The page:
A year ago I was in Europe and lately I’ve been thinking over some of the places that were the most memorable from that trip. If you read my travelogue posts from back then you already know the details of each place I visited, but I thought I’d do a series of short writing pieces over the next three or so weeks where I give my thoughts on particular cities or regions as a whole. I’m not going to talk about every location; just the ones that have been on my mind. The order that I write about them will be in the approximate chronological order of when I visited and each writing piece will feature two locations with a photo from the trip to accompany each of them. As a bonus, at the end of each writing piece I’ll note where I was, one year ago that day.
Seville (or, Sevilla, as it is properly called) is the largest of what I think of as the big three Andalusian cities—Seville, Granada, and Cordoba. It’s probably the most iconic as well, drawing in visitors from around the world to take in that quintessential Andalusian feel. A decent analogy for Seville would be to say that it is sort of like a well-aged bottle of wine. It doesn’t have the pop and vibrancy of cities like Barcelona or Granada, but has an older and refined charm to it. Seville has a lot of things that attract tourists, such as the fourth largest church in the world and the Royal Alcazar, (palace) but my personal favorite spot in Seville is the Plaza de España (pictured right). I’m not that old and haven’t seen all that much of the world, but I’m fine declaring it to be one of the world’s most beautiful architectural masterpieces. Brick, stone, and tiles are laid out in splendid fashion, the likes of which I’ve hardly seen anywhere else. Seville has tried bringing in some modern art and architecture, such as the giant mushroom structure, the new bridge over the river, and the World’s Fair expo grounds, but I don’t think the city needs it. Seville is all about aged elegance.
Tarifa and Tangier
I have stood at the edge of the world. Ok, so Tarifa isn’t actually the edge of the world, but it feels like it. Down at the southern edge of mainland Europe you can see the Atlantic Ocean, Africa, and the Mediterranean Sea with a single turn of your head. The winds blow in strongly from the Atlantic, bringing in all the kite surfers looking to catch the air. Across the strait is Tangier, which despite being only a forty-minute ferry ride from Tarifa, feels a world away from Europe. The narrow crowded streets in the old city are bustling with shops and salesmen. Nearby a series of high-rise apartments line the beach, with a new port under construction. Back in Tarifa I saw perhaps the most brilliant sunset of my life, with reds, oranges, and yellows reflected in the clouds and the small pools of water on the beach as the sun went down over the Atlantic. It was the edge of the world, and the sun was saying goodbye.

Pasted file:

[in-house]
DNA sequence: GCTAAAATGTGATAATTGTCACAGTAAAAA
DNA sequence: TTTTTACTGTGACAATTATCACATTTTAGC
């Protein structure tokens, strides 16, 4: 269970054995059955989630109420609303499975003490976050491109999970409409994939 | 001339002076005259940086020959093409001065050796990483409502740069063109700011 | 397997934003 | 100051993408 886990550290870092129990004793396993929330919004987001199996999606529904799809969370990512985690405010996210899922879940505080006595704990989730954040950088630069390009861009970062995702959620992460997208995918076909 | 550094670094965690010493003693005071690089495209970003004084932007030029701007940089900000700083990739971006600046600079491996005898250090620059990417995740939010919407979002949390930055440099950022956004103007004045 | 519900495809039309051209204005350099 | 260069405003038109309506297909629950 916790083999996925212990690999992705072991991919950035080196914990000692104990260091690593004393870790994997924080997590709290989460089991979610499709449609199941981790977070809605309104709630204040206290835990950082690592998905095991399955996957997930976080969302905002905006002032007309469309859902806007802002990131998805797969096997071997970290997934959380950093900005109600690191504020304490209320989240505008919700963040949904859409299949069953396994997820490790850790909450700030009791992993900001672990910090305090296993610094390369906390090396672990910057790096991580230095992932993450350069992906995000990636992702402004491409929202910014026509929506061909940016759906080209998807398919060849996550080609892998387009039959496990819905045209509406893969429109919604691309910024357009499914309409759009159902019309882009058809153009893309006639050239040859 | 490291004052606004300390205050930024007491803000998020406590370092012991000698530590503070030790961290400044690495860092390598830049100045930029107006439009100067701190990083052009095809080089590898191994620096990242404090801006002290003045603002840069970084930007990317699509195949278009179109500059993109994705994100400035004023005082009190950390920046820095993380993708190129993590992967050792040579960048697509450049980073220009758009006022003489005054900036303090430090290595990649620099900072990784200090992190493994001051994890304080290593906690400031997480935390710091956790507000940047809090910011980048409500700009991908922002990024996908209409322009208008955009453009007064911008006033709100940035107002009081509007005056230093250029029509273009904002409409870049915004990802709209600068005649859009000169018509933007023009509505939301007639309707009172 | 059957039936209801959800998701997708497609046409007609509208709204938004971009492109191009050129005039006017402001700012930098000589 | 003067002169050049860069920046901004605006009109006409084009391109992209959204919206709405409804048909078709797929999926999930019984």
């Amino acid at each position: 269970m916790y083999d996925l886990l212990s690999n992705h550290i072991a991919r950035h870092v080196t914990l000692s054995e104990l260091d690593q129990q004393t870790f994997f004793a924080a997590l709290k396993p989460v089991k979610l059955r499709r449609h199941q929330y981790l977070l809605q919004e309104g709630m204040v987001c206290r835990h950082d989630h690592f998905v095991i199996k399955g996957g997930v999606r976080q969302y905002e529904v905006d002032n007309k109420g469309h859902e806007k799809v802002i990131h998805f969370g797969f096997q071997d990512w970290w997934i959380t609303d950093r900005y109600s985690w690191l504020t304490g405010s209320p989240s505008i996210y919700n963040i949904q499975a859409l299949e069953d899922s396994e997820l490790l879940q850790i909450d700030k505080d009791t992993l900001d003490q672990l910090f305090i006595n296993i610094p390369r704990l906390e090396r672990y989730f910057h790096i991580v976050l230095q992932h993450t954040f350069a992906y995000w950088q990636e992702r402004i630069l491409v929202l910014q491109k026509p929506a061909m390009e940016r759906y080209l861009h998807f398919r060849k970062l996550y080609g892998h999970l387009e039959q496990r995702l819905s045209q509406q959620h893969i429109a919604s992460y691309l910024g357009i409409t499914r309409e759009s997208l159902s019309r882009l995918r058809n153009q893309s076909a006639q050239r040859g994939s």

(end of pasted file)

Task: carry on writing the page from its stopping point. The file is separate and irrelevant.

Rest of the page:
On this day, one year ago, I was wandering all around Istanbul. In the morning I ventured into the Grand Bazaar, and in the deep core of it I found a Turkish tobacco pipe shop from which I bought a friend’s wedding gift. For lunch I grabbed a meal with two people from my hostel at a restaurant near the Süleymaniye Mosque, and in the afternoon I went out to the old city walls and also visited the Chora Church. From up on the walls I strained looked around in every direction but couldn’t seen an end to the city.